|US7635347||Sep 16, 2005||Dec 22, 2009||Schneider (Europe) A.G.||Catheter with multilayer tube|
|US7815625||Apr 20, 2006||Oct 19, 2010||Boston Scientific Scimed, Inc.||Catheter having improved bonding region|
|US7863358 *||May 29, 2006||Jan 4, 2011||Toagosei Co., Ltd.||2-cyanoacrylate composition|
|US7942849||Dec 16, 2009||May 17, 2011||Schneider Gmbh||Catheter with multilayer tube|
|US8066666||Nov 29, 2011||Schneider (Europe) A.G.||Multilayer interventional catheter|
|US8198344||Jun 20, 2008||Jun 12, 2012||Adhezion Biomedical, Llc||Method of preparing adhesive compositions for medical use: single additive as both the thickening agent and the accelerator|
|US8216498||Sep 10, 2008||Jul 10, 2012||Boston Scientific Scimed, Inc.||Catheter having a coextruded fluoropolymer layer|
|US8292874||Oct 23, 2012||Boston Scientific Scimed, Inc.||Catheter having improved bonding region|
|US8293838||Jun 20, 2008||Oct 23, 2012||Adhezion Biomedical, Llc||Stable and sterile tissue adhesive composition with a controlled high viscosity|
|US8603451||May 22, 2012||Dec 10, 2013||Adhezion Biomedical, Llc||Adhesive compositions for medical use: single additive as both the thickening agent and the accelerator|
|US8609128||Feb 12, 2009||Dec 17, 2013||Adhezion Biomedical, Llc||Cyanoacrylate-based liquid microbial sealant drape|
|US8613952||Nov 14, 2007||Dec 24, 2013||Adhezion Biomedical, Llc||Cyanoacrylate tissue adhesives|
|US8636717||Oct 23, 2012||Jan 28, 2014||Boston Scientific Scimed, Inc.||Catheter having improved bonding region|
|US8652510||Jul 29, 2013||Feb 18, 2014||Adhezion Biomedical, Llc||Sterilized liquid compositions of cyanoacrylate monomer mixtures|
|US8729121 *||Jun 25, 2007||May 20, 2014||Adhezion Biomedical, Llc||Curing accelerator and method of making|
|US8980947||Mar 31, 2014||Mar 17, 2015||Adhezion Biomedical, Llc||Curing accelerator and method of making|
|US9018254||Nov 22, 2013||Apr 28, 2015||Adhezion Biomedical, Llc||Cyanoacrylate tissue adhesives with desirable permeability and tensile strength|
|US9254133||Feb 18, 2014||Feb 9, 2016||Adhezion Biomedical, Llc||Sterilized liquid compositions of cyanoacrylate monomer mixtures|
|US9309019||May 20, 2011||Apr 12, 2016||Adhezion Biomedical, Llc||Low dose gamma sterilization of liquid adhesives|
|US20030088265 *||Oct 25, 2002||May 8, 2003||Schneider (Europe) A.G.||Catheter with multilayer tube|
|US20030135016 *||Feb 28, 2003||Jul 17, 2003||Toagosei Co., Ltd.||2-cyanoacrylate composition|
|US20040059030 *||Dec 28, 2001||Mar 25, 2004||Kizuku Wakatsuki||Alpha-cyanoacrylate adhesive systems|
|US20040092866 *||Oct 29, 2003||May 13, 2004||Schneider (Europe) A.G.||Multilayer interventional catheter|
|US20050069667 *||Sep 30, 2003||Mar 31, 2005||Wacker Carl E.||Method for attachment of tire pressure sensor|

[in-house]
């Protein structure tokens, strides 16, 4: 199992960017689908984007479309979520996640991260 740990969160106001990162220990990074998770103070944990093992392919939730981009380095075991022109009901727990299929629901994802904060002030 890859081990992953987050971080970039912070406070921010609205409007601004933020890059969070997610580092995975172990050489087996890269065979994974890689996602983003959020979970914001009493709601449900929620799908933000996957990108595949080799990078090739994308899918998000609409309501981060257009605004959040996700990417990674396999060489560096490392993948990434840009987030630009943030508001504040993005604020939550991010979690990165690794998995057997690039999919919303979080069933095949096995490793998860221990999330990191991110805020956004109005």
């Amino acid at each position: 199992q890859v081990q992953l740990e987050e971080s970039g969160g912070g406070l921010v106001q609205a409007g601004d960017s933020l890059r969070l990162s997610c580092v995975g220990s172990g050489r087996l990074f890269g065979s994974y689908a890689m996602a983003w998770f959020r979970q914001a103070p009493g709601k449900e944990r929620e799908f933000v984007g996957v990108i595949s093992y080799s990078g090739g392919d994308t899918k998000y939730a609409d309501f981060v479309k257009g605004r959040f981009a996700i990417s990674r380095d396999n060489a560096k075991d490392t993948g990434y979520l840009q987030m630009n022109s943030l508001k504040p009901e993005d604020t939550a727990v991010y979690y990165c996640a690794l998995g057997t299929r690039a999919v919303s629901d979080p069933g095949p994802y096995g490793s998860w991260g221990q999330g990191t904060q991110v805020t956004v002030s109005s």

|US20050126704 *||Jan 19, 2005||Jun 16, 2005||Wacker Carl E.||Method for attachment of tire pressure sensor|
|US20060015064 *||Sep 16, 2005||Jan 19, 2006||Schneider (Europe) A.G.||Catheter with multilayer tube|
|US20080319063 *||Jun 25, 2007||Dec 25, 2008||Sheng Zhang||Curing accelerator and method of making|
|US20090050019 *||May 29, 2006||Feb 26, 2009||Toagosei Co., Ltd.||2-Cyanoacrylate Composition|
|US20090137954 *||Jan 28, 2009||May 28, 2009||Schneider (Europe) Gmbh||Multilayer Interventional Catheter|
|US20100094210 *||Dec 16, 2009||Apr 15, 2010||Schneider (Europe) Ag||Catheter with Multilayer Tube|
|US20110034904 *||Oct 19, 2010||Feb 10, 2011||Boston Scientific Scimed, Inc.||Catheter having improved bonding region|
|US20110117047 *||Jun 23, 2009||May 19, 2011||Adhezion Biomedical, Llc||Cyanoacrylate tissue adhesives with desirable permeability and tensile strength|
|DE3717545A1 *||May 25, 1987||Nov 26, 1987||Toa Gosei Chem Ind||Cyanacrylatzusammensetzungen|
|DE3717545C2 *||May 25, 1987||Apr 19, 2001||Toagosei Co||Cyanacrylatzusammensetzungen|
|EP2995663A1||Sep 12, 2014||Mar 16, 2016||Afinitica Technologies, S. L.||Fast and elastic adhesive|
|EP2995664A1||Sep 12, 2014||Mar 16, 2016||Afinitica Technologies, S. L.||Fast and universal adhesive|
|WO2016038514A1||Sep 3, 2015||Mar 17, 2016||Afinitica Technologies, S. L.||Fast and elastic adhesive|
|U.S. Classification||526/245, 428/463, 424/77, 526/193, 526/196, 526/292.2, 526/298, 428/522, 428/514, 526/205, 428/520, 526/285, 526/204, 428/492, 424/61, 526/198|
|International Classification||C08F20/00, C09J4/00, C09J4/04, C08G75/00, C09J171/02, C08G65/00, C08F22/32|
|Cooperative Classification||C09J171/02, Y10T428/31826, C08G65/00, C08G75/00, Y10T428/31935, Y10T428/31928, Y10T428/31906, C09J4/00, Y10T428/31699|
|European Classification||C09J4/00, C09J171/02, C08G65/00, C08G75/00|